The moral of the story: If you want to be an awesomely proactive intern, assume that you have responsibility for ensuring your work is completed successfully and ask for help in that light. There is a huge difference between sending a note that reads "Hey, supervisor, I don't know what to do with this. What should I do now?" and "Dear supervisor, I seem to have reached a dead end with this project... I could imagine going in directions X, Y, and Z, but I wasn't really sure which you wanted. Do you have 10 minutes to chat so I can keep moving forward?"
Part of taking responsibility in this way is to try several times to complete a task before asking for help. You, intern, are a creative person, and one of the real gifts you bring to a workplace is your outsiderness. You think about things in different ways. You bring light to areas where other outsiders may be confused by the way things are done or discussed. Share that expertise with your workplace by using your best energies to try to solve a problem before turning to authority figures to help. It's fine to ask for help if you are completely stumped (or it's obvious that you need training in order to get started). But keep your monkeys to yourself.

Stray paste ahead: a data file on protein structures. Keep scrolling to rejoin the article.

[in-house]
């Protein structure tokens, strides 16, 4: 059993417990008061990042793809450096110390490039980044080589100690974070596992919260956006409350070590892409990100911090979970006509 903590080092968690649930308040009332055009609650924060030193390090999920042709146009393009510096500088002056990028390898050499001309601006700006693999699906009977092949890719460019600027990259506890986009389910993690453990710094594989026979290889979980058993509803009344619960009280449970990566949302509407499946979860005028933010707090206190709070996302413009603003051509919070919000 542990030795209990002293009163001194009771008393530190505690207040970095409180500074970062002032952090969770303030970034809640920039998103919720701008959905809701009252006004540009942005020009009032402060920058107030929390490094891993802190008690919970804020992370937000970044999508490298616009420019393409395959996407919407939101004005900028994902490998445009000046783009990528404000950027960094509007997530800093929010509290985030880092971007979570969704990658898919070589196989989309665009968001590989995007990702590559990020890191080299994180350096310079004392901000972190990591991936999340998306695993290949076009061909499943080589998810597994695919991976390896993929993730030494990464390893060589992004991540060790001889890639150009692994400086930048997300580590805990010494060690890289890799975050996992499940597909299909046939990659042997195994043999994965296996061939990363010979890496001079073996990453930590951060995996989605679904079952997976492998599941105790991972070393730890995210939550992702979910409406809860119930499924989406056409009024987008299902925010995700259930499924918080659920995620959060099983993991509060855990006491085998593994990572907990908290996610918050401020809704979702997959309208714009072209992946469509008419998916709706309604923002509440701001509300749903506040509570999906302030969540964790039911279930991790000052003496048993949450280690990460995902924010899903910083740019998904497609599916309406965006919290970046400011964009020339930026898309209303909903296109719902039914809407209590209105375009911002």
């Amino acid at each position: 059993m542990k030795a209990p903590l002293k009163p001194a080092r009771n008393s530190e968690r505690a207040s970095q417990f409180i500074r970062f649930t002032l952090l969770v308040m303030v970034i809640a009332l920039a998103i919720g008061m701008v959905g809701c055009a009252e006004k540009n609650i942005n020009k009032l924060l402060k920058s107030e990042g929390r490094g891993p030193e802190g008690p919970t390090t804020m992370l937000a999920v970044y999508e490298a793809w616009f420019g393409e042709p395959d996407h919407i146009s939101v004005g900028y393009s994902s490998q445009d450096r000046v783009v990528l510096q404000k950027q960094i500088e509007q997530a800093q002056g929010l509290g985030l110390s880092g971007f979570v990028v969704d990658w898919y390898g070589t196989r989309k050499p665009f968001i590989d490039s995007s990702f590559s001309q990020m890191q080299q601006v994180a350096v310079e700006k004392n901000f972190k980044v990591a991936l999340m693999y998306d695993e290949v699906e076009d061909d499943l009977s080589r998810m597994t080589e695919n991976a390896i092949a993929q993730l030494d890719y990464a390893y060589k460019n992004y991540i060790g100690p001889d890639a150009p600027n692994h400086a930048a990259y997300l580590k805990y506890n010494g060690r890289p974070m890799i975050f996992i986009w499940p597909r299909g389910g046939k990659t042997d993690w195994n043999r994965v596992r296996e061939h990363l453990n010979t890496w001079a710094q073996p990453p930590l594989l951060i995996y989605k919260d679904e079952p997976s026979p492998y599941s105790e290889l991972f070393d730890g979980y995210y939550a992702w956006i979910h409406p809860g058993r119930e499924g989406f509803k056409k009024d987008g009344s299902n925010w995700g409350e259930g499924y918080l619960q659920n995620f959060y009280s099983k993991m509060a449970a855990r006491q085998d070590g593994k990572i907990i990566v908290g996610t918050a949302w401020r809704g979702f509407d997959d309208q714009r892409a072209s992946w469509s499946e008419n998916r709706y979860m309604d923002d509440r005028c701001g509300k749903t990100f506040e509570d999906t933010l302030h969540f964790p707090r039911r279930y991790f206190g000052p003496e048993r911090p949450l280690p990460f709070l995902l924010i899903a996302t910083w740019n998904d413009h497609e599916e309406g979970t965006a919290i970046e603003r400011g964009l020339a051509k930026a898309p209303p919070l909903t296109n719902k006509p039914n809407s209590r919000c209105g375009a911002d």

Do ask for feedback on your work. You're likely working with people more expert than you in your areas of interest. Once you've completed a task, try to engage others as to what areas they see for improvement. They can help you pinpoint areas where you can think about challenges in new ways and grow new skills.
Take responsibility for your workflow. You know that you need to keep busy during your internship. If you see that you're about to be done with all that has been assigned to you, try to ask for more projects with some advance notice so your supervisor isn't stuck with a potential decision between ignoring a rush job or leaving you idle.